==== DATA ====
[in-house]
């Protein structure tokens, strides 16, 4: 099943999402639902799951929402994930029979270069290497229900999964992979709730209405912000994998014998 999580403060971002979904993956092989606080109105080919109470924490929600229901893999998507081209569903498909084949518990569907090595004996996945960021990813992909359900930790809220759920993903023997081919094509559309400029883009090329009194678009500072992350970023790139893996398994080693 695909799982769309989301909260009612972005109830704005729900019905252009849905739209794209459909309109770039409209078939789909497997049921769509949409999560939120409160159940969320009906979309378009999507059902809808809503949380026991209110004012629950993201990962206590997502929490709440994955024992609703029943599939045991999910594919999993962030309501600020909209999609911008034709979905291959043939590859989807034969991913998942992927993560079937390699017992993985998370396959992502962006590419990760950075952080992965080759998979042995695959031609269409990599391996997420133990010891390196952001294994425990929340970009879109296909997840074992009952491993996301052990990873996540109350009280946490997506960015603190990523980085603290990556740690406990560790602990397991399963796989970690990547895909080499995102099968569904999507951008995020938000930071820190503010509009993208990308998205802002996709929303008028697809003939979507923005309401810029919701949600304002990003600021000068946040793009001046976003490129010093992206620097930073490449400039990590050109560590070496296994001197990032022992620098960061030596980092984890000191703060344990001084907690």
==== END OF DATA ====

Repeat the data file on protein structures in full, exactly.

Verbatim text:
[in-house]
């Protein structure tokens, strides 16, 4: 099943999402639902799951929402994930029979270069290497229900999964992979709730209405912000994998014998 999580403060971002979904993956092989606080109105080919109470924490929600229901893999998507081209569903498909084949518990569907090595004996996945960021990813992909359900930790809220759920993903023997081919094509559309400029883009090329009194678009500072992350970023790139893996398994080693 695909799982769309989301909260009612972005109830704005729900019905252009849905739209794209459909309109770039409209078939789909497997049921769509949409999560939120409160159940969320009906979309378009999507059902809808809503949380026991209110004012629950993201990962206590997502929490709440994955024992609703029943599939045991999910594919999993962030309501600020909209999609911008034709979905291959043939590859989807034969991913998942992927993560079937390699017992993985998370396959992502962006590419990760950075952080992965080759998979042995695959031609269409990599391996997420133990010891390196952001294994425990929340970009879109296909997840074992009952491993996301052990990873996540109350009280946490997506960015603190990523980085603290990556740690406990560790602990397991399963796989970690990547895909080499995102099968569904999507951008995020938000930071820190503010509009993208990308998205802002996709929303008028697809003939979507923005309401810029919701949600304002990003600021000068946040793009001046976003490129010093992206620097930073490449400039990590050109560590070496296994001197990032022992620098960061030596980092984890000191703060344990001084907690």